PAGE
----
Dog breast cancer affects one in four unspayed female dogs, which makes it one of the most common canine cancers.

This disease is very much influenced by female reproductive hormones. If you have your female puppy spayed before she comes on heat for the first time, she has an almost zero risk of developing breast cancer later in life.


It’s usually fairly easy to notice the signs of dog breast cancer.

Dogs love a tummy rub and most will happily roll onto their backs for you to scratch them. This gives you the perfect chance to have a good look at those mammary glands. Dogs usually have two rows of glands, with four or five in each row. They are usually soft and pliable, with no lumps and bumps. Take every opportunity to feel your dog’s mammary glands so you become familiar with what’s normal for her. Most mammary tumors develop in the glands closest to the back legs, so pay particular attention to that area.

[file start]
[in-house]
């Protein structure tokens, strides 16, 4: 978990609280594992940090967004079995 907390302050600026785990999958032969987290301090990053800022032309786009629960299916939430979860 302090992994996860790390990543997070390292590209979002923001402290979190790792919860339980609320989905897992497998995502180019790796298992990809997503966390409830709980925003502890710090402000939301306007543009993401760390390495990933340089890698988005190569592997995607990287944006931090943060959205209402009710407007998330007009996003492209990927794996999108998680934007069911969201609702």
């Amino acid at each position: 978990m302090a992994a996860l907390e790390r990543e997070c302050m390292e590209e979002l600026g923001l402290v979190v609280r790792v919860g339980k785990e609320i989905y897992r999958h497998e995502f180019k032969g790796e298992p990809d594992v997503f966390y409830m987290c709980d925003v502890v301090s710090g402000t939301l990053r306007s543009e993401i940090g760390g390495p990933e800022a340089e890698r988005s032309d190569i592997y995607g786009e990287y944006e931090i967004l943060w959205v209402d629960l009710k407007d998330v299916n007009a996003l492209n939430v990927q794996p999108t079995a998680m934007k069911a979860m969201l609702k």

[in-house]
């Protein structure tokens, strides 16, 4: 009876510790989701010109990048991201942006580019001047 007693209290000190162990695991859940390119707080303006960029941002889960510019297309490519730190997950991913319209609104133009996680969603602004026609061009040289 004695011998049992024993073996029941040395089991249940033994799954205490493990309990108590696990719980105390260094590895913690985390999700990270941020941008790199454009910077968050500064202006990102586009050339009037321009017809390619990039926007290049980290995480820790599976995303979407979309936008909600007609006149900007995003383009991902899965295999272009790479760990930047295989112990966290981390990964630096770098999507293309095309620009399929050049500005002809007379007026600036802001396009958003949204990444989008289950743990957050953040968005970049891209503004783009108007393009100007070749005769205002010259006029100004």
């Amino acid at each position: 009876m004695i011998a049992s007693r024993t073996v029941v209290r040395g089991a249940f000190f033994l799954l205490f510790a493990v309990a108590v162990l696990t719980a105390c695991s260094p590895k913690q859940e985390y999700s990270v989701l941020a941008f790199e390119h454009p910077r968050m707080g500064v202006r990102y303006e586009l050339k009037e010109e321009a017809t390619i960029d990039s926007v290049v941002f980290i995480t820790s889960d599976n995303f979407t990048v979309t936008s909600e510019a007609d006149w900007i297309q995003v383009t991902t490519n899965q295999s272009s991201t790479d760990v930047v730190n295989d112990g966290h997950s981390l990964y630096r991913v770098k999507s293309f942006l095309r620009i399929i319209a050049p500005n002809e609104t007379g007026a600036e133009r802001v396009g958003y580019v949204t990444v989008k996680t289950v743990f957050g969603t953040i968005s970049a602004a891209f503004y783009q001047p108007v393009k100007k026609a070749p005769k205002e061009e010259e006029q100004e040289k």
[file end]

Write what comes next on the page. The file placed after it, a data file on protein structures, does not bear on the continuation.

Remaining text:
Dog breast cancer is usually first detected as a lump or swelling in one or more mammary glands. Half of all mammary lumps in dogs are benign, so there’s no need to panic, but make an appointment with your vet as soon as possible. There’s no simple way of telling whether a lump is benign or malignant, so a biopsy will need to be taken and sent to the laboratory for analysis.

Depending on the result of the biopsy, your dog may need to undergo further testing, including x-rays and ultrasounds. This is to check for any spread of the cancer to other parts of her body.


The outcome for dog breast cancer sufferers also varies. Larger tumors, or those that have grown very quickly,  have a poorer outcome than smaller tumors. If a tumor has spread either deeper into nearby tissue, or elsewhere in the body, the prognosis is worse.

It’s difficult to give an exact survival time for dog breast cancer, because individual dogs can respond differently to treatment. It’s possible for dogs to live with breast cancer for up to three years after diagnosis. The one exception is inflammatory mammary carcinoma. This is an extremely aggressive type of cancer, and even with treatment, the average survival time is only a few months.

You can protect your canine companion from dog breast cancer by spaying her before her first season. Unless you are a breeder, book her in for this potentially life saving surgery when she reaches 6 months of age.

By: Ginny Carroll

About the Author:
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